The Yankees are two games over .500, and hitting home runs, despite the absence of several major stars. By now the tale is a familiar one; boo-hoo the Yankees are missing several bats that represented 200 of their 245 total home runs last season.
“Deal with it,” fans of other ball clubs probably yelled. Well, they are actually. The Yankees are tied with the Oakland Athletics for first in the American League in home runs (20), and rank second in batting average (.276) and fourth in runs scored (68). They are also second in OPS (.814). But we covered last week how the balls are flying out of the park for the Bronx Bombers, despite an drastically different lineup.
Today, it’s time to highlight the play of Brett Gardner, who only appeared in 16 games last season. Gardner’s offensive performance has been passable thus far—he’s batting .240 with two home runs, six RBI and eight runs scored. He has no stolen bases, which is surprising, but he’s reaching base at a .321 clip and rocking a .741 OPS, which isn’t impressive in a vacuum but is three points away from doubling his career average.
He’s been useful at the plate, but elite with the glove. Gardner’s UZR is a 2.9 right now, which cannot be understated with the aging duo of Vernon Wells and Ichiro Suzuki flanking him most nights in the outfield. In addition, he’s replacing Curtis Granderson in center field, who cost the Yankees 18.1 runs with his defense last season according to Fangraphs.com.
Gardner has already made 10 plays outside of his zone and is currently sporting a 44.8 UZR/150 rating, as opposed to Granderson’s -18.5 in 2012. Wells has been a slightly above average left fielder thus far, and Ichiro has actually been a very, very slight negative in the field. Combined with his batting woes, Ichiro has had to cede time to Brennan Boesch, who has been a negative impact defensively for his entire career.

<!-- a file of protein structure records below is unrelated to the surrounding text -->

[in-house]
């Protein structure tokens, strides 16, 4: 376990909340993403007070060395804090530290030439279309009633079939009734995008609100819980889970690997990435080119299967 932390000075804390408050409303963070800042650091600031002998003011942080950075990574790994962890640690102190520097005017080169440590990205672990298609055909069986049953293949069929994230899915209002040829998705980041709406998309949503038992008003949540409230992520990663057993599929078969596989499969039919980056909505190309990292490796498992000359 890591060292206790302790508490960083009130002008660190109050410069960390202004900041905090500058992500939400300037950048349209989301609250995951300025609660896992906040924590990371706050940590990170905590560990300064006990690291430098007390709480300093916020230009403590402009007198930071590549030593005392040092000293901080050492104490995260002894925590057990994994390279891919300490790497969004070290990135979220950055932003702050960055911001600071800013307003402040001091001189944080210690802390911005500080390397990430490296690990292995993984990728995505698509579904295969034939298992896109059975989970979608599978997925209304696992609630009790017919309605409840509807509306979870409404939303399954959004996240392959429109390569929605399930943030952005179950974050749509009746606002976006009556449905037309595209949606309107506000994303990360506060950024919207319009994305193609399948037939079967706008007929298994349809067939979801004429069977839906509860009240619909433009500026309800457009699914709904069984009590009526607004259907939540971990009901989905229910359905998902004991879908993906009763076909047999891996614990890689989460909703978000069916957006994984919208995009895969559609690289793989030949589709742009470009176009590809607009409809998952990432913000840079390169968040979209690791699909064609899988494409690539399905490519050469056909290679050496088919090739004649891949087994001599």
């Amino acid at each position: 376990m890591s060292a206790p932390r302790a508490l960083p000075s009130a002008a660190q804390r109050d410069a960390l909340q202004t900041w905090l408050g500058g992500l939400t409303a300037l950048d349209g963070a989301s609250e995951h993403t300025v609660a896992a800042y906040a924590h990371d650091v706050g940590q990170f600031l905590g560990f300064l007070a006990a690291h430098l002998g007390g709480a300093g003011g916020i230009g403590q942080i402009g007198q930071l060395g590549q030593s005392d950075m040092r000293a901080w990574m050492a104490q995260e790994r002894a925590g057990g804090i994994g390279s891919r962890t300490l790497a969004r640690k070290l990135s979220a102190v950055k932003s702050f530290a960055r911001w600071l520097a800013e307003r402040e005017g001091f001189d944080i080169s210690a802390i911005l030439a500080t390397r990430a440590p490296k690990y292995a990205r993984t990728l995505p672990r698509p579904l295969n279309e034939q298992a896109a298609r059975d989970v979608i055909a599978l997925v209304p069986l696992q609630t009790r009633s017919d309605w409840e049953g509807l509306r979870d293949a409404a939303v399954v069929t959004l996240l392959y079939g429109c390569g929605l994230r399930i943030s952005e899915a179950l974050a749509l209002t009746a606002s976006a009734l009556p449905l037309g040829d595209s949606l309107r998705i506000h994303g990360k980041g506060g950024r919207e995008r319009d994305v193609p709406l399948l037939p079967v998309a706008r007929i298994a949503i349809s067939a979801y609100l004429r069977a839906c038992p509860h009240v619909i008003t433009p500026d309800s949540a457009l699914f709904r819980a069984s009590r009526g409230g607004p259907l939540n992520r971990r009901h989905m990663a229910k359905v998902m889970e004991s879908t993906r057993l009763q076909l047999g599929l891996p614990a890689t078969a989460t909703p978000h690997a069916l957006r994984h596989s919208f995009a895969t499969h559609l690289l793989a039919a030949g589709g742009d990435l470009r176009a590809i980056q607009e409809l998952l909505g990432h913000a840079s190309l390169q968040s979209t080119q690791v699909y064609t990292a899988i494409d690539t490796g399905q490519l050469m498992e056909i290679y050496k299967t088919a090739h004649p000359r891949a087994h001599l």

Well that’s all fine and dandy you might say. Great glove but doesn’t he still have to hit? Yes, he does. But take heart, the .240 average is likely to give way to bigger and better things. Let’s start with Gardner’s BABIP, which is at .263 right now or 54 points below his career norm. His fly ball percentage is at 43.2 percent, up 13.2 percent from his average. For some that might be an encouraging indication of ascending power, but in Gardner’s case he’s better off hitting the ball on the ground and wreaking havoc with his legs. Expect the fly balls to come down a bit.
Those numbers say a lot, but one number sticks out that will do more to determine what his hitting looks like as the year progresses. Gardner’s swinging at 30 percent of pitches thrown to him outside of the strike zone, an increase of nearly 10 percent from 2011. That has, in turn, caused a 3.3 percent spike in his swinging strike percentage. Gardner’s chief value to the lineup, whether he was leading off or batting ninth, was his penchant for seeing tons of pitches and making opposing starters work to get him out. His two home runs might seem nice on the surface, but he’d be wise to not become intoxicated with Yankee Stadium’s short right field porch.
With Ichiro scuffling badly Gardner is going to be at the top of the lineup often. If he can return to his pitch-count inflating self atop the order, and distract pitchers and defenses alike on the base paths, Brett “The Hitman” Gardner could make himself one of the Yankees’ most indispensable assets.